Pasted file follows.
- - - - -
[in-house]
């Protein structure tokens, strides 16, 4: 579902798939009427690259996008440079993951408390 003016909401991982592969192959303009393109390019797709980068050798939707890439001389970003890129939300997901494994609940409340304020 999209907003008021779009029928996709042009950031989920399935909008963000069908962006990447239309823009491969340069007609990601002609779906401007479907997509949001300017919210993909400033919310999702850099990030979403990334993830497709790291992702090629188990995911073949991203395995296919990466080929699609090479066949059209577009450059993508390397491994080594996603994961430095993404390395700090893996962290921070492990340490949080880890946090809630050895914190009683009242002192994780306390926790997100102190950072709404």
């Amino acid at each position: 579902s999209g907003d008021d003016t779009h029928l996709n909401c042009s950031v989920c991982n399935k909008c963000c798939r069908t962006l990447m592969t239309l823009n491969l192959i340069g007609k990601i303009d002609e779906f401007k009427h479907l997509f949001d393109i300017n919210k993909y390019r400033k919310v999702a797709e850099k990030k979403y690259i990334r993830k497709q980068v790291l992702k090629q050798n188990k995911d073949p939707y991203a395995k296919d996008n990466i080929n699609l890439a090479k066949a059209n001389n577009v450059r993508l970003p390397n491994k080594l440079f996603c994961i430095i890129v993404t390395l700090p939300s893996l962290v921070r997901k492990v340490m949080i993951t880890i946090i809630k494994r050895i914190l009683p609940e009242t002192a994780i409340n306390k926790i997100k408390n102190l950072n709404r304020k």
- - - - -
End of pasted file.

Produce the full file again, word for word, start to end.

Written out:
[in-house]
């Protein structure tokens, strides 16, 4: 579902798939009427690259996008440079993951408390 003016909401991982592969192959303009393109390019797709980068050798939707890439001389970003890129939300997901494994609940409340304020 999209907003008021779009029928996709042009950031989920399935909008963000069908962006990447239309823009491969340069007609990601002609779906401007479907997509949001300017919210993909400033919310999702850099990030979403990334993830497709790291992702090629188990995911073949991203395995296919990466080929699609090479066949059209577009450059993508390397491994080594996603994961430095993404390395700090893996962290921070492990340490949080880890946090809630050895914190009683009242002192994780306390926790997100102190950072709404």
């Amino acid at each position: 579902s999209g907003d008021d003016t779009h029928l996709n909401c042009s950031v989920c991982n399935k909008c963000c798939r069908t962006l990447m592969t239309l823009n491969l192959i340069g007609k990601i303009d002609e779906f401007k009427h479907l997509f949001d393109i300017n919210k993909y390019r400033k919310v999702a797709e850099k990030k979403y690259i990334r993830k497709q980068v790291l992702k090629q050798n188990k995911d073949p939707y991203a395995k296919d996008n990466i080929n699609l890439a090479k066949a059209n001389n577009v450059r993508l970003p390397n491994k080594l440079f996603c994961i430095i890129v993404t390395l700090p939300s893996l962290v921070r997901k492990v340490m949080i993951t880890i946090i809630k494994r050895i914190l009683p609940e009242t002192a994780i409340n306390k926790i997100k408390n102190l950072n709404r304020k």